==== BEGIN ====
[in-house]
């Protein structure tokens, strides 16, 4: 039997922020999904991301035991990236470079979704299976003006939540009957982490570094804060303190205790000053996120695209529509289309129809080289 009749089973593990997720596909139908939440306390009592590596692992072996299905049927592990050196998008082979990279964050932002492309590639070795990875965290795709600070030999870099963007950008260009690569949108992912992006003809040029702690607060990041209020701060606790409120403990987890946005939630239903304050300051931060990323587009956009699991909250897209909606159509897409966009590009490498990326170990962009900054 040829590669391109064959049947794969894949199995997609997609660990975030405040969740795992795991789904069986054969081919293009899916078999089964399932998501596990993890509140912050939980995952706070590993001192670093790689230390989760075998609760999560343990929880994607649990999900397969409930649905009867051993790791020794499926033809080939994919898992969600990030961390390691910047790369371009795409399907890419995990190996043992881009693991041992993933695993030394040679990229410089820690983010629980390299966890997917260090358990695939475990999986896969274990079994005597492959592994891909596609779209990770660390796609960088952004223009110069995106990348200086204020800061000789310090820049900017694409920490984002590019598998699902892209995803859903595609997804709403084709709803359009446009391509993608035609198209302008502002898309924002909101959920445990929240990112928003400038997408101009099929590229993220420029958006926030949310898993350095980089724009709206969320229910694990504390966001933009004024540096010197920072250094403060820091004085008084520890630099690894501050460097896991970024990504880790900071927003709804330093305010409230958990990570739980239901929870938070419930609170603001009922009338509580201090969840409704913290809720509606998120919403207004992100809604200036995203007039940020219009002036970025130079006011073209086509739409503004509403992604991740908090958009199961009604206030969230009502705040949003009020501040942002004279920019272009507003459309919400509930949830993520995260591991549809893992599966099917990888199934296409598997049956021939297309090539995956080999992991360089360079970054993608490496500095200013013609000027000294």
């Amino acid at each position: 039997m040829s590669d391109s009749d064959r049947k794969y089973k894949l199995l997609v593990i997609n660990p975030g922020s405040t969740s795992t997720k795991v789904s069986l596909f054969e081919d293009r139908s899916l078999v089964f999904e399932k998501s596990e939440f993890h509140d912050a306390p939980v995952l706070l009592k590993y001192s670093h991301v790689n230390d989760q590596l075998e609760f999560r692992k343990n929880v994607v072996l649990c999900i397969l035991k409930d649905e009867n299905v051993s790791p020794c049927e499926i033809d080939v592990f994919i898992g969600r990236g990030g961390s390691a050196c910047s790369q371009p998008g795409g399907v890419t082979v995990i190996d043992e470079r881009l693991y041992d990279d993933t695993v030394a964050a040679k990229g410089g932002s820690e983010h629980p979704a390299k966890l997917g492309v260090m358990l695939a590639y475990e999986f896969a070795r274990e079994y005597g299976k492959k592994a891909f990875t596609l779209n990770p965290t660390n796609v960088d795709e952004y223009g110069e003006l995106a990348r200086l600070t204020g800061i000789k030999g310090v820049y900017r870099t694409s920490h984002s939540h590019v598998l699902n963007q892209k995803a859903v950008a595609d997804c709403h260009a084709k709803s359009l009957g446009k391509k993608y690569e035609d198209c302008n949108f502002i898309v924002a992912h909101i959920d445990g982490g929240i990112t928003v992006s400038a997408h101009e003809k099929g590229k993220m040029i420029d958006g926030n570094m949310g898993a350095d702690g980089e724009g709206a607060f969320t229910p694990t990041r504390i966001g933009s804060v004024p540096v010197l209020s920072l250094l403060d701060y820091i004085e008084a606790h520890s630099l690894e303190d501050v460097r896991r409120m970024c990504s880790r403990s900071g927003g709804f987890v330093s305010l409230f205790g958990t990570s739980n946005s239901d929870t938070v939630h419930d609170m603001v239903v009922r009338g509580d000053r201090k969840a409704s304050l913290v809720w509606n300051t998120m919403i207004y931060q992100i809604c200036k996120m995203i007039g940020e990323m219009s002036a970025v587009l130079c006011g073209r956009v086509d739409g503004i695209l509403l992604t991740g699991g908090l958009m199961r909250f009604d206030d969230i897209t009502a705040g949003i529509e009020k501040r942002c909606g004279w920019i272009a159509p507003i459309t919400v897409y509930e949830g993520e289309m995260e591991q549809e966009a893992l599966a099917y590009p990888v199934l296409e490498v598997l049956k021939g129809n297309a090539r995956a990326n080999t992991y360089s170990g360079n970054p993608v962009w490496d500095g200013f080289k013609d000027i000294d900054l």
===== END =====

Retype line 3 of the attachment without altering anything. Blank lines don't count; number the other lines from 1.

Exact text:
């Amino acid at each position: 039997m040829s590669d391109s009749d064959r049947k794969y089973k894949l199995l997609v593990i997609n660990p975030g922020s405040t969740s795992t997720k795991v789904s069986l596909f054969e081919d293009r139908s899916l078999v089964f999904e399932k998501s596990e939440f993890h509140d912050a306390p939980v995952l706070l009592k590993y001192s670093h991301v790689n230390d989760q590596l075998e609760f999560r692992k343990n929880v994607v072996l649990c999900i397969l035991k409930d649905e009867n299905v051993s790791p020794c049927e499926i033809d080939v592990f994919i898992g969600r990236g990030g961390s390691a050196c910047s790369q371009p998008g795409g399907v890419t082979v995990i190996d043992e470079r881009l693991y041992d990279d993933t695993v030394a964050a040679k990229g410089g932002s820690e983010h629980p979704a390299k966890l997917g492309v260090m358990l695939a590639y475990e999986f896969a070795r274990e079994y005597g299976k492959k592994a891909f990875t596609l779209n990770p965290t660390n796609v960088d795709e952004y223009g110069e003006l995106a990348r200086l600070t204020g800061i000789k030999g310090v820049y900017r870099t694409s920490h984002s939540h590019v598998l699902n963007q892209k995803a859903v950008a595609d997804c709403h260009a084709k709803s359009l009957g446009k391509k993608y690569e035609d198209c302008n949108f502002i898309v924002a992912h909101i959920d445990g982490g929240i990112t928003v992006s400038a997408h101009e003809k099929g590229k993220m040029i420029d958006g926030n570094m949310g898993a350095d702690g980089e724009g709206a607060f969320t229910p694990t990041r504390i966001g933009s804060v004024p540096v010197l209020s920072l250094l403060d701060y820091i004085e008084a606790h520890s630099l690894e303190d501050v460097r896991r409120m970024c990504s880790r403990s900071g927003g709804f987890v330093s305010l409230f205790g958990t990570s739980n946005s239901d929870t938070v939630h419930d609170m603001v239903v009922r009338g509580d000053r201090k969840a409704s304050l913290v809720w509606n300051t998120m919403i207004y931060q992100i809604c200036k996120m995203i007039g940020e990323m219009s002036a970025v587009l130079c006011g073209r956009v086509d739409g503004i695209l509403l992604t991740g699991g908090l958009m199961r909250f009604d206030d969230i897209t009502a705040g949003i529509e009020k501040r942002c909606g004279w920019i272009a159509p507003i459309t919400v897409y509930e949830g993520e289309m995260e591991q549809e966009a893992l599966a099917y590009p990888v199934l296409e490498v598997l049956k021939g129809n297309a090539r995956a990326n080999t992991y360089s170990g360079n970054p993608v962009w490496d500095g200013f080289k013609d000027i000294d900054l």